Conversations from this Christmas:
- Me: I was thinking we could all go to the botanical garden’s light show like we did a couple years ago.
- My sister: Oh yeah, we did that last year too, so it’s a new tradition.
- 4-year old, after opening a present: A truck! Vroom vroom! Can I open another present now?
- His mom: No, the tradition is that we all take turns, so you need to wait until Aunt Bridget and Grandma each open a present; then it will be your turn again.
- My brother: Are we really going to go look at the luminarias across town? It’s already after 10pm, and it’s 15 degrees out.
- The rest of us: Of course we are! It’s tradition!
We take tradition seriously in my family, and that extends to the holiday meal. It’s turkey and fixings, and variations are not appreciated. Complaints will be lodged if the cranberry sauce has too much orange zest, the stuffing has too much sausage, or, worst of all, pumpkin cheesecake replaces the pie.
So I waffled on what to do with Dorie’s pecan pie recipe – I liked the idea of adding bitter ingredients like chocolate and espresso to cut the sweetness of regular pecan pie, but I didn’t want to make something so different that my mom would have to make her standard pecan pie recipe as soon as I went home to satisfy her craving. I ended up reducing the chocolate from 3 to 2 ounces, skipping the cinnamon because I didn’t really want it, and skipping the espresso because I didn’t have any available.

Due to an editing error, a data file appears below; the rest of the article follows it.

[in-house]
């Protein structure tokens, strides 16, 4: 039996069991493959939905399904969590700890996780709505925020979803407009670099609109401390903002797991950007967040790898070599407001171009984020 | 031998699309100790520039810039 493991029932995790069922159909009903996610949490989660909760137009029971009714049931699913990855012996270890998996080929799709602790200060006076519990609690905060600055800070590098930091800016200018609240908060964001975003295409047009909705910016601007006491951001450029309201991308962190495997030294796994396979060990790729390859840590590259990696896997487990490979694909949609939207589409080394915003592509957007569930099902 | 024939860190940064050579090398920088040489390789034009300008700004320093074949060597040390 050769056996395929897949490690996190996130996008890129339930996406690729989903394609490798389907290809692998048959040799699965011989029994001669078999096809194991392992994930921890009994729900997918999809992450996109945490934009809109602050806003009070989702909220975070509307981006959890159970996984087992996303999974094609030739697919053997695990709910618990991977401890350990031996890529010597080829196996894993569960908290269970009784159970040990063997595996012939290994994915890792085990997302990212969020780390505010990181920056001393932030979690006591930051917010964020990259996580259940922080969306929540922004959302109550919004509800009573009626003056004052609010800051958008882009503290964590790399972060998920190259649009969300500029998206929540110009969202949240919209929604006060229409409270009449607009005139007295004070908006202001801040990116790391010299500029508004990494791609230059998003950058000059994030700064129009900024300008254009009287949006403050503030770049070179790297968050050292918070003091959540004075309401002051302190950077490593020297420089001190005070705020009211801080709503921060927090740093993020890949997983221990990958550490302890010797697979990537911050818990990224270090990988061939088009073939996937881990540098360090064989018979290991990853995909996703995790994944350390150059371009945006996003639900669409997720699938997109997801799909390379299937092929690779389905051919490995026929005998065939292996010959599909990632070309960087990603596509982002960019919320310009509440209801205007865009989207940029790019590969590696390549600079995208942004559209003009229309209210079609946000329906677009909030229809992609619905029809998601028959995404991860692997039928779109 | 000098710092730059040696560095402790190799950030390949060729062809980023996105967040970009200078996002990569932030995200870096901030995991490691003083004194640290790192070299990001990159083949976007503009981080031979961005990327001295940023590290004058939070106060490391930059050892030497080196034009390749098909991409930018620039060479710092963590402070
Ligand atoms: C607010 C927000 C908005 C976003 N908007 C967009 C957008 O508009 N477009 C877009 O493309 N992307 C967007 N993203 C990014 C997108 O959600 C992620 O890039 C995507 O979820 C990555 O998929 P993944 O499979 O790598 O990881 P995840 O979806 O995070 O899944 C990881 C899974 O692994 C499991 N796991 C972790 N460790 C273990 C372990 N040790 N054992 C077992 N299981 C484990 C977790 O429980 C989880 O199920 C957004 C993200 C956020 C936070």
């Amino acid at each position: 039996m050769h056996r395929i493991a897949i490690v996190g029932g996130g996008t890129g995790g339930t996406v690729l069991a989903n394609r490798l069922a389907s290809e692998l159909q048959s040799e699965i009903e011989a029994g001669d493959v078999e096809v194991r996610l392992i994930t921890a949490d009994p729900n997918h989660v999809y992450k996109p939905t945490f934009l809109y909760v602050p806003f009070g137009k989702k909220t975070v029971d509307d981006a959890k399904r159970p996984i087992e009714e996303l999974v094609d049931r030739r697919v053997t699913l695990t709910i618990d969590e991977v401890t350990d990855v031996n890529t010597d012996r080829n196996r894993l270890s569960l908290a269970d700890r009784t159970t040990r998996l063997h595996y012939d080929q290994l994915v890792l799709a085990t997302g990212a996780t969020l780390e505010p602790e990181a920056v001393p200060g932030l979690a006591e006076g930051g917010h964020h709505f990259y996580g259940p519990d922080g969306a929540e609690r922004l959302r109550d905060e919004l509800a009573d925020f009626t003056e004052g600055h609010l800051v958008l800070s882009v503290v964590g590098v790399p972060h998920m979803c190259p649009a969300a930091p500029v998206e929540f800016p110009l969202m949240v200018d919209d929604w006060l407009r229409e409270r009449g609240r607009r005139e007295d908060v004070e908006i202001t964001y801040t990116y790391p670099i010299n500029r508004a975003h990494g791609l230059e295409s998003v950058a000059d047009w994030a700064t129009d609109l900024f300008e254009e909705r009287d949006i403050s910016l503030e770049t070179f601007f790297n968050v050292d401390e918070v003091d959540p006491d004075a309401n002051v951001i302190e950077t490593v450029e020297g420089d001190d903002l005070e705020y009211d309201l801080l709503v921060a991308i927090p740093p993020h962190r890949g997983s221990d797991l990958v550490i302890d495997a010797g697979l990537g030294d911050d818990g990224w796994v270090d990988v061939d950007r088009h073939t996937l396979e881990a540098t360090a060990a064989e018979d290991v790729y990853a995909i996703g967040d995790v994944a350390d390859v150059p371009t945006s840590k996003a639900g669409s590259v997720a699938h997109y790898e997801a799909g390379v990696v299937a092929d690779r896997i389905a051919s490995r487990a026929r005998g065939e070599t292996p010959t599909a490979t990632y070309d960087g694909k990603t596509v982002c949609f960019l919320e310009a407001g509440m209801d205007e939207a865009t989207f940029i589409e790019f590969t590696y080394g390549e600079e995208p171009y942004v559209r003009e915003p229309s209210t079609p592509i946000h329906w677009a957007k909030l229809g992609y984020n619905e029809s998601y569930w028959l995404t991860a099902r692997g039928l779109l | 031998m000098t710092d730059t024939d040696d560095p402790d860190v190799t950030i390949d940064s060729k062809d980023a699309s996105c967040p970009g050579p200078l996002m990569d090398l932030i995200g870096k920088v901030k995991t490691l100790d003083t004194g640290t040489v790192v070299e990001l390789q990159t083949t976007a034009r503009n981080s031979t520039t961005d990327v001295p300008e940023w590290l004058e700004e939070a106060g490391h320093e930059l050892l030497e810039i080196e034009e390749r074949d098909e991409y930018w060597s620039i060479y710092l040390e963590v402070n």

And it was great! I’ve tried a number of pecan pie recipes, and this is the only one that I’ve really enjoyed. The small amount of chocolate was a nice treat, but mostly it was the brown sugar and the balance of corn syrup to pecans that made this pie so good. In fact, everyone liked it – even those of us who don’t traditionally even eat the pecan pie.
One year ago: Tall and Creamy Cheesecake